Alinsky and Cloward and Piven. Oh My!
One of the curious things that I have found in my brushes with birthers and their friends, is an interest in old liberal writings that I had never heard of. Alinsky’s Rules for Radicals is one. Another is the “Cloward–Piven strategy.”
The Cloward–Piven strategy was presented by sociologists and activists Robert Cloward and Frances Fox Piven in 1966 in an article in The Nation, “The Weight of the Poor: A Strategy to End Poverty.” Their strategy was aimed at creating a “guaranteed national income” to replace the welfare system, and this goal was to be attained by overwhelming the existing welfare system through enrollment of everyone who was eligible (they claimed the number of recipients would double). The strategy envisioned the creation of a crisis, particularly in the Democratic Party which was in control of Congress and the presidency at that time by shaking up the coalitions that presently constituted the Party. The action they advocated to make it happen was: “…a massive drive to recruit the poor onto the welfare rolls.”
So from time to time I have seen right-wingers mention Cloward-Piven, and I think I looked it up once and shrugged my shoulders. It’s back again at a little higher level, this time from politician Wayne Allyn Root. Root was been campaigning in Mississippi on behalf of Tea Party Senate candidate Chris McDaniel (who lost in a runoff with Thad Cochran – possible challenge being explored). Mother Jones magazine had extensive coverage of Root’s stump speech. In it, Root says that he and every student at Columbia in 1983 studied Cloward-Piven. Root said he knows this because:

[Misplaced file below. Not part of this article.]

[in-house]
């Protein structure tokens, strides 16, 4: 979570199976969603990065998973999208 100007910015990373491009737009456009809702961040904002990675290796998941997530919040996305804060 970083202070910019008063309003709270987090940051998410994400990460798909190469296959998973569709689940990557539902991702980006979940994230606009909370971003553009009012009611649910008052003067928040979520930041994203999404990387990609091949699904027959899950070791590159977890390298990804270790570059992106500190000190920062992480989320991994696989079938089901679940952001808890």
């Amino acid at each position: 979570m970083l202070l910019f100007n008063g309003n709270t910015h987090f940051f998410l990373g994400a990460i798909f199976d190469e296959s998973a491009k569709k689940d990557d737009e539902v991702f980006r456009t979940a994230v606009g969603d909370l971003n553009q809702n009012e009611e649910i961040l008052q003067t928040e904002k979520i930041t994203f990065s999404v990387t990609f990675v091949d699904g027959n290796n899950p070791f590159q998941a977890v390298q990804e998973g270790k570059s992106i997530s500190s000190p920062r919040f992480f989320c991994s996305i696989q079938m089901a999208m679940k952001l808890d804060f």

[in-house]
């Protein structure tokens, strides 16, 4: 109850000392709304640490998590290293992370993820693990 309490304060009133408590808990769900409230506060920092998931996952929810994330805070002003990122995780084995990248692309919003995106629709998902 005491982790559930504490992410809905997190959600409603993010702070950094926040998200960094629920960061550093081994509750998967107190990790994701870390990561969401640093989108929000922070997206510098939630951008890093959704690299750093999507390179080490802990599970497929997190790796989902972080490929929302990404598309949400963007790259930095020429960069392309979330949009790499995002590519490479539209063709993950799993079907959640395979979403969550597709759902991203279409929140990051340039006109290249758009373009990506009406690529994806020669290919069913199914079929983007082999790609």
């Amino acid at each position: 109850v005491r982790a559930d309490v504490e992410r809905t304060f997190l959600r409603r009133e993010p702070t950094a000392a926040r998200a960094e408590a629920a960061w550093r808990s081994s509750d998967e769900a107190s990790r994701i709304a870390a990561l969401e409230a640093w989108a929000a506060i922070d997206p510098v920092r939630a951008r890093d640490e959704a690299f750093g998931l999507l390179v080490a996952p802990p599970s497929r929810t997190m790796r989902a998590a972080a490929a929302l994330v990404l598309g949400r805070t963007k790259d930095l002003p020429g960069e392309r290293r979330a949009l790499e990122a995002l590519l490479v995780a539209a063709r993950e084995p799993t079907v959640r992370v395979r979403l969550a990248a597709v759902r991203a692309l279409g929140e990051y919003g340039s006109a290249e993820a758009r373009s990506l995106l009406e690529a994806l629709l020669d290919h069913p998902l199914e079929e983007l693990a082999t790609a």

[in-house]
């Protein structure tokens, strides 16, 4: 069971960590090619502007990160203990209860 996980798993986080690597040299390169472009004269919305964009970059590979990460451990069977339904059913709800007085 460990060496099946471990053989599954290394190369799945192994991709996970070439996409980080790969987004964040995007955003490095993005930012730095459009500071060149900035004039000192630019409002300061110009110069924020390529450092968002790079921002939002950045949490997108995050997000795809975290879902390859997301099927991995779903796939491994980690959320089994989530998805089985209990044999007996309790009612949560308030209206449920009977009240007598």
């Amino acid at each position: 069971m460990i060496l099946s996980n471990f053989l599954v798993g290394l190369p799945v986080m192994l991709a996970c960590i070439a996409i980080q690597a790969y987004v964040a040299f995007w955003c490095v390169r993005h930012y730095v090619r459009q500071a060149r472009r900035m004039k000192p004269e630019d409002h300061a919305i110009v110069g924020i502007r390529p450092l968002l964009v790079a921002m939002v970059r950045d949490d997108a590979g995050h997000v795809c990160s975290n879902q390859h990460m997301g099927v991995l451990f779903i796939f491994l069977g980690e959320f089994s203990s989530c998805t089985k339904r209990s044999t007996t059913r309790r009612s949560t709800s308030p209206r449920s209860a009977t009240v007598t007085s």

Because I’m Barack Obama’s college classmate, Columbia University class of ’83. And when I was there at Columbia, we all studied a plan called Cloward–Piven
This point is somewhat blunted by Root’s later suggestion that Obama didn’t actually attend Columbia since no one remembers him (not actually true).
Returning to Cloward-Piven, Root characterizes the plan as one to “wipe out America” and to:
… get someone elected president, who looks fantastic, who has a beautiful wife, a beautiful children. A family man. Get him to cut his afro or his long hair, his ponytail. Put on a suit, and then lie to everybody.
There’s nothing like that in Cloward and Piven’s article.
This article inaugurates a new conspiracy category on the blog, “Manchurian Candidate.”
Watch the video: